Spinal pain can be debilitating. According to the American Chiropractic Association, it is estimated that 80% of people will experience back pain during their lifetime. The resulting stiffness from back pain can restrict one’s ability to move. Persistent pain may radiate to other parts of the body, including the chest, arms, and legs. As a result, walking properly and maintaining good posture can be difficult. For some patients, it may seem impossible to find a comfortable position since sitting, standing, and even sleeping may prove painful.
This revolutionary, natural therapy can be used to treat a variety of concerns including spine pain. Platelet-rich plasma (PRP) is derived from a patient’s own blood. Plasma is the liquid portion of the blood and is mainly composed of proteins and water. It works to circulate red and white blood cells as well as platelets throughout the body. Platelets are the cells responsible for causing the blood to clot. For example, when you get a cut, it is the platelets that work to halt the bleeding. Platelets also contain proteins called growth factors, which promote tissue repair and allow the body to heal itself.
Adults who experience chronic back pain and stiffness may be good candidates for PRP therapy. A small amount of their blood is drawn. It is spun in a centrifuge to separate the platelets from the blood, thus concentrating the growth factors, A local anesthetic may be used to numb the site before the PRP is injected into a targeted area of the back. It may take several weeks following PRP therapy before its optimal and long-lasting results can be experienced. Some patients report that they saw an improvement in their pain for up to six months or more. Because it relies on a patient’s own blood instead of steroidal medications, it is generally considered safe to repeat PRP therapy treatments several times each year to maintain and extend the pain-relieving results.
Epidural Steroid Injections
Steroidal medication is used to nonsurgical treat pain in the cervical, thoracic, and lumbar areas of the spine. With epidural steroid injections (ESI), a corticosteroid and an anesthetic are injected into the spinal nerve to relieve chronic pain that has proven resistant to other types of treatment. By reducing swelling and inflammation, ESI affords the spine an opportunity to rehabilitate and heal from an injury or other pain-producing conditions including a herniated or degenerative disc, spinal stenosis, sciatica, or spondylolysis (also known as a stress fracture).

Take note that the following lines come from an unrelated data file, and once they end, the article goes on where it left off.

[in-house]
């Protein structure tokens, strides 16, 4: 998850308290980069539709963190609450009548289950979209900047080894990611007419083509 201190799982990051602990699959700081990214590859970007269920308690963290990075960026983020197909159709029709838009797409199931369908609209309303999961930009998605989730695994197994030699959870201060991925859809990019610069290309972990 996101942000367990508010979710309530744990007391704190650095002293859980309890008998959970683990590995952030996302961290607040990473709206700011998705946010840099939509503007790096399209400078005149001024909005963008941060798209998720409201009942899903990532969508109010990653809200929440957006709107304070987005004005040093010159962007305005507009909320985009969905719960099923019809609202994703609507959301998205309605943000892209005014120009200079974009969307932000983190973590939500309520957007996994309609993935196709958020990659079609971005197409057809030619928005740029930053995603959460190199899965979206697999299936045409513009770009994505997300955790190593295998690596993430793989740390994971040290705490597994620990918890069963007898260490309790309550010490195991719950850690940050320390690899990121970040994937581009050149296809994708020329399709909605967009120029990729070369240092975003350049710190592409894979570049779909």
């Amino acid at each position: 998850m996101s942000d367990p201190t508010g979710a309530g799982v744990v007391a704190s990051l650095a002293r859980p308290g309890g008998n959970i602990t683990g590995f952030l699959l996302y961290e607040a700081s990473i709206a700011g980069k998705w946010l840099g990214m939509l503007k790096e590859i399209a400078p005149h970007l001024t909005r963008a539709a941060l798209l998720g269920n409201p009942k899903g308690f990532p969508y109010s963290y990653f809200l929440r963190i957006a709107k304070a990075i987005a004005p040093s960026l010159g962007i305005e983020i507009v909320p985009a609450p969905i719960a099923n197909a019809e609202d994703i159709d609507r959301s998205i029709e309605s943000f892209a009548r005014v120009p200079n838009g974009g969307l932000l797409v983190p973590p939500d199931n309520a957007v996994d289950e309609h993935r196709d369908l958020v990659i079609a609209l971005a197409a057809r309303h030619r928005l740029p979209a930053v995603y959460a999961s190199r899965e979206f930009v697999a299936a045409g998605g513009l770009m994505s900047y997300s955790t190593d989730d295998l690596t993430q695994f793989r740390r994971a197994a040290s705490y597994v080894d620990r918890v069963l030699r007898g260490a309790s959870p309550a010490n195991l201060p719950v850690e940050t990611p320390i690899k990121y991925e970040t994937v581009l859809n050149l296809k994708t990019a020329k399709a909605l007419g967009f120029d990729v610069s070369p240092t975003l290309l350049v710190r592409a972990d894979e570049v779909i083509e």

ESI injections are performed after patients are placed under general anesthesia. A board-certified pain management specialist uses x-ray technology to guide the needle into the epidural space toward the nerve root that is inflamed. One side of the vertebra is treated at a time. Once the needle is in position, the steroid medication is injected.
Following the procedure, it is not unusual for patients to experience some tenderness and discomfort at the injection site. This can be alleviated with over-the-counter medications. Pain relief following an ESI injection may not be instantaneous, so patients should take note of when they notice an improvement in their symptoms. In some cases, additional injections may be necessary in order to experience optimal results.
Spinal Cord Stimulation
Electric pulses are employed as part of spinal cord stimulation therapy to camouflage and ultimately reduce nerve signals that cause chronic pain before they are identified and processed by the brain. This may effectively reduce a patient’s back pain, especially when it has not previously responded well to other forms of treatment. While chronic pain is often the result of sustaining an injury, it also may be due to conditions including arthritis, multiple sclerosis, and nervous system diseases.
Performed as an outpatient procedure, spinal cord stimulation patients are placed under general or local anesthesia before a board-certified pain management specialist inserts a hollow needle into the area between the bone and the spinal cord. The electrical wires of a trial spinal stimulator (SCS) device are placed. The SCS delivers mild electrical currents created by a pulse generator to nerve fibers in the spinal cord. By stimulating nerves in the area where pain has been experienced, the electrical pulses mask the nerve signals before they reach the brain. Patients are released and required to monitor their pain levels. If an improvement is experienced, a permanent device may be placed later beneath the skin. This will allow for better control over the electric pulses and help to secure long-lasting pain relief.
Compression fractures of the spine are often caused by an injury or brittle bone disease known as osteoporosis. These fractures, which can be extremely painful and result in a loss of mobility, may be treated nonsurgically with vertebroplasty. During this minimally invasive procedure, acrylic bone cement is injected into the fracture, causing it to become more stable and for the pain to be alleviated.
Patients are placed under local or general anesthesia to begin their outpatient vertebroplasty procedure. Using an x-ray monitor, a board-certified pain management specialist guides a needle into the fractured vertebra before carefully injecting the bone cement. More than one injection may be required to fill and stabilize the space. Patients must rest on their backs for an hour following the procedure in order to allow the cement to solidify. Most experience pain relief within 48 hours of the procedure.
Precision Pain Care and Rehabilitation has two convenient locations in Richmond Hill – Queens and New Hyde Park – Long Island. Call the Richmond Hill office at (718) 215-1888, or (516) 419-4480 for the Long Island office, to arrange an appointment with our Interventional Pain Management Specialist, Dr. Jeffrey Chacko.